The best upgrade you can make is not to add kitsch, but to add function. Get some USB-enabled outlets. These are even better inside of a drawer for hidden phone charging.
2. PAINT ALL YOUR VENT COVERS THE SAME COLOR AS YOUR TRIM.
Vent covers collect dust. The ones in the ceiling are hard to clean. They just get dirty over time. Painting them the same color as your trim will make them look better and stay cleaner. Except for the floor vent covers, please!
Using a brush can be tedious and tricky as most vents have small louvers. It's easier to spray them, either with white gloss spray paint or with your trim color in a paint sprayer.
Be sure to use high gloss or semi-gloss paint. This does a better job of keeping the dust off and is easier to wipe clean for periodic maintenance.
3. REPLACE ALL YOUR INTERIOR DOOR KNOBS.
Rant alert, proceed with caution:
Way back when I worked for a design company in China, one of my responsibilities was proofreading just about everything the office produced in English.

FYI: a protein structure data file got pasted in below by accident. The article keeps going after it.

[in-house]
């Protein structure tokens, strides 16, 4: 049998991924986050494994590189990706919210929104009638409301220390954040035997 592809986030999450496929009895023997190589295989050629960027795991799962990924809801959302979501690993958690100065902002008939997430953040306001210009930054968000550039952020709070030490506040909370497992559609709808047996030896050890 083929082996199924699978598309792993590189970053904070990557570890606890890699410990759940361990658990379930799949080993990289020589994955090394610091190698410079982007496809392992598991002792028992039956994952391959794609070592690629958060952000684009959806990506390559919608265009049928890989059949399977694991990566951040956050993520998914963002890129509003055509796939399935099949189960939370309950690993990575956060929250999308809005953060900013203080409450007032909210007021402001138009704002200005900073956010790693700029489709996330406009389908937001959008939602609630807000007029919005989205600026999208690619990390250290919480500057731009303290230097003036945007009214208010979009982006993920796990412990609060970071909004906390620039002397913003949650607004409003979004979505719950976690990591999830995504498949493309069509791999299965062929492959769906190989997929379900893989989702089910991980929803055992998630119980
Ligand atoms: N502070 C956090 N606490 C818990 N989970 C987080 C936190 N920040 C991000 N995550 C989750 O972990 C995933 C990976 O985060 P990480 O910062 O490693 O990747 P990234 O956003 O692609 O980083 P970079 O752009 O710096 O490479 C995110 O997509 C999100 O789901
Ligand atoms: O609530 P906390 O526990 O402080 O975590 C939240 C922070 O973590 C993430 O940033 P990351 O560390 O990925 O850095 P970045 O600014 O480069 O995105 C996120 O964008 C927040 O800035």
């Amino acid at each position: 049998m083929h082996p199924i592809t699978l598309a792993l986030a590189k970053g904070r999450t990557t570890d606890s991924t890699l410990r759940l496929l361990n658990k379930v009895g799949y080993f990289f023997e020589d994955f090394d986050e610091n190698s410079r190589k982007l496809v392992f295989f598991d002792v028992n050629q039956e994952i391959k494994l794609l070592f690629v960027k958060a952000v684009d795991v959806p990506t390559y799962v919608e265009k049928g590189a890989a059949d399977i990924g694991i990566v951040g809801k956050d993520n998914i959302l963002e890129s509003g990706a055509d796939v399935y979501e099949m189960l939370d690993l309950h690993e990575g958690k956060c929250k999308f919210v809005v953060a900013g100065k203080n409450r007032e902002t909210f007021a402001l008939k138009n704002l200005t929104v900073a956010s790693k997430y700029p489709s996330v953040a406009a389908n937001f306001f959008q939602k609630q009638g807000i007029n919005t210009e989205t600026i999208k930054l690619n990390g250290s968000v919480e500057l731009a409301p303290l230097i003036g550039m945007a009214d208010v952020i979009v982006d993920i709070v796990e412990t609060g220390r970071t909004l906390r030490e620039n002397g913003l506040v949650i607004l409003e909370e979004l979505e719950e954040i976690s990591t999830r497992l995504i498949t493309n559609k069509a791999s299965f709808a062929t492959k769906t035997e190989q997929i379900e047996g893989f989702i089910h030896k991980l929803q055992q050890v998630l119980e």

Yes, there were plenty of crazy wrong translations and sentences that just plain made no sense, but that wasn't the thing that drove me crazy. What really drove me insane was the poor formatting.
Have you ever read a paper or a website where it seems like every sentence is a different font or a different size or a different color? Have you ever come across a list that looks like this: 1) 2. C. ?
DON'T LET YOUR HOUSE LOOK LIKE THAT. Consistent formatting is KEY to a more expensive looking home.
OK. Thanks for reading that. Now let's learn all about knobs, shall we?
Door knobs can be as cheap or as expensive as you want them to be, but I guarantee that if your knobs are dated, dented, or otherwise mismatched, replacing them all at once will make a HUGE IMPROVEMENT, even if you buy bargain basement knobs.